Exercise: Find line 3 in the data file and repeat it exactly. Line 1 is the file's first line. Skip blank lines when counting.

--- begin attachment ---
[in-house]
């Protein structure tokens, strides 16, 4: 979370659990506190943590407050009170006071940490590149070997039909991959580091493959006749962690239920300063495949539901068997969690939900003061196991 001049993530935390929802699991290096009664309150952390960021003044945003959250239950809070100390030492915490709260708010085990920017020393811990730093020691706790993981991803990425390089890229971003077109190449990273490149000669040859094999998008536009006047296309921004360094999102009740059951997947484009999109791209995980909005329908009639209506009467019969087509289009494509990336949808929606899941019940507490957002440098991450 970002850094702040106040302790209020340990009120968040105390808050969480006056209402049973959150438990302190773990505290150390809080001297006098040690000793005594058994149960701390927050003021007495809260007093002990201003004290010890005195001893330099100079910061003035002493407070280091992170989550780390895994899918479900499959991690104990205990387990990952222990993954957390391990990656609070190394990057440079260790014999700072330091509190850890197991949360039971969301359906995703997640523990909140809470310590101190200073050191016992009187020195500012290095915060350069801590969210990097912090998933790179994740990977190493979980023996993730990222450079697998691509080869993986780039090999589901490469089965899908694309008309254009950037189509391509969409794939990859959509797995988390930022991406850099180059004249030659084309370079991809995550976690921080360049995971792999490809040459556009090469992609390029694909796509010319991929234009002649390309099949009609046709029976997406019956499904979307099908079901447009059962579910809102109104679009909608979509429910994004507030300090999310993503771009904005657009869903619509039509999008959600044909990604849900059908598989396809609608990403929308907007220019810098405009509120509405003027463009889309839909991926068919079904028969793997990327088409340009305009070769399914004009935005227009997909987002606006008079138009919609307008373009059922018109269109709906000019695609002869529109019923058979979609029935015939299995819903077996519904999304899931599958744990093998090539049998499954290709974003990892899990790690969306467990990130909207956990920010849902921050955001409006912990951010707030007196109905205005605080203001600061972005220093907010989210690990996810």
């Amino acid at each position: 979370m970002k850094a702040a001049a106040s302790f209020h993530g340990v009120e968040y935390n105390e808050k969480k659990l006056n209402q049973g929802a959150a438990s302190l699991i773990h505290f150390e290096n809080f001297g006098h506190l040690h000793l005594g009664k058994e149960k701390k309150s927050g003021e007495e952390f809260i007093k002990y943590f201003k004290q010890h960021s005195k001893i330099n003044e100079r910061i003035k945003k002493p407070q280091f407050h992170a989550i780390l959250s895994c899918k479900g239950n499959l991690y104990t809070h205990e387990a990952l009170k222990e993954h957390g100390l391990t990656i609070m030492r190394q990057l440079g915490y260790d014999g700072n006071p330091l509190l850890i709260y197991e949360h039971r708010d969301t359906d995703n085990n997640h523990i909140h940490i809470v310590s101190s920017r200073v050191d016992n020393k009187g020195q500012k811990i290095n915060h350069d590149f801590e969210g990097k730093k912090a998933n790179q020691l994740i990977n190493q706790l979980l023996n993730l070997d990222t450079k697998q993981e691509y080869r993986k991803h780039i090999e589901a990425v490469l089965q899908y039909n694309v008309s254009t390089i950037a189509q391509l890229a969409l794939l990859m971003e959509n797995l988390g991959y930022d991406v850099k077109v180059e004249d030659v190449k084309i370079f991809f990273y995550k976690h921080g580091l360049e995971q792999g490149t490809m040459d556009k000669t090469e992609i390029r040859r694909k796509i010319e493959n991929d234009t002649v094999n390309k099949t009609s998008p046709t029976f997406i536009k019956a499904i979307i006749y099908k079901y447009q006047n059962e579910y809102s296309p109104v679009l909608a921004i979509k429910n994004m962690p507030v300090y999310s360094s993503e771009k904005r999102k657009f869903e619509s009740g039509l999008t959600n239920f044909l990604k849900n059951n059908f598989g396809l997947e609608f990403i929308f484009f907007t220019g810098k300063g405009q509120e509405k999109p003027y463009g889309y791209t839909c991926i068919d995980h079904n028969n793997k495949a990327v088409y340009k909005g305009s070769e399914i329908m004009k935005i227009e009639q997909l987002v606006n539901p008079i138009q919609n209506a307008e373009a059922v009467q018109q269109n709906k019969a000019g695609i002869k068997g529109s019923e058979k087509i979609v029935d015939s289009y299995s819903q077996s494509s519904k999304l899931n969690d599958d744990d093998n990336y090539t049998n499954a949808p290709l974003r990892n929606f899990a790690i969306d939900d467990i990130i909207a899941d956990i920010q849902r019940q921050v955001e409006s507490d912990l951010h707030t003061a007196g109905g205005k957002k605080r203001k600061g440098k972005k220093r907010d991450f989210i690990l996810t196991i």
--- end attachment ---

């Amino acid at each position: 979370m970002k850094a702040a001049a106040s302790f209020h993530g340990v009120e968040y935390n105390e808050k969480k659990l006056n209402q049973g929802a959150a438990s302190l699991i773990h505290f150390e290096n809080f001297g006098h506190l040690h000793l005594g009664k058994e149960k701390k309150s927050g003021e007495e952390f809260i007093k002990y943590f201003k004290q010890h960021s005195k001893i330099n003044e100079r910061i003035k945003k002493p407070q280091f407050h992170a989550i780390l959250s895994c899918k479900g239950n499959l991690y104990t809070h205990e387990a990952l009170k222990e993954h957390g100390l391990t990656i609070m030492r190394q990057l440079g915490y260790d014999g700072n006071p330091l509190l850890i709260y197991e949360h039971r708010d969301t359906d995703n085990n997640h523990i909140h940490i809470v310590s101190s920017r200073v050191d016992n020393k009187g020195q500012k811990i290095n915060h350069d590149f801590e969210g990097k730093k912090a998933n790179q020691l994740i990977n190493q706790l979980l023996n993730l070997d990222t450079k697998q993981e691509y080869r993986k991803h780039i090999e589901a990425v490469l089965q899908y039909n694309v008309s254009t390089i950037a189509q391509l890229a969409l794939l990859m971003e959509n797995l988390g991959y930022d991406v850099k077109v180059e004249d030659v190449k084309i370079f991809f990273y995550k976690h921080g580091l360049e995971q792999g490149t490809m040459d556009k000669t090469e992609i390029r040859r694909k796509i010319e493959n991929d234009t002649v094999n390309k099949t009609s998008p046709t029976f997406i536009k019956a499904i979307i006749y099908k079901y447009q006047n059962e579910y809102s296309p109104v679009l909608a921004i979509k429910n994004m962690p507030v300090y999310s360094s993503e771009k904005r999102k657009f869903e619509s009740g039509l999008t959600n239920f044909l990604k849900n059951n059908f598989g396809l997947e609608f990403i929308f484009f907007t220019g810098k300063g405009q509120e509405k999109p003027y463009g889309y791209t839909c991926i068919d995980h079904n028969n793997k495949a990327v088409y340009k909005g305009s070769e399914i329908m004009k935005i227009e009639q997909l987002v606006n539901p008079i138009q919609n209506a307008e373009a059922v009467q018109q269109n709906k019969a000019g695609i002869k068997g529109s019923e058979k087509i979609v029935d015939s289009y299995s819903q077996s494509s519904k999304l899931n969690d599958d744990d093998n990336y090539t049998n499954a949808p290709l974003r990892n929606f899990a790690i969306d939900d467990i990130i909207a899941d956990i920010q849902r019940q921050v955001e409006s507490d912990l951010h707030t003061a007196g109905g205005k957002k605080r203001k600061g440098k972005k220093r907010d991450f989210i690990l996810t196991i």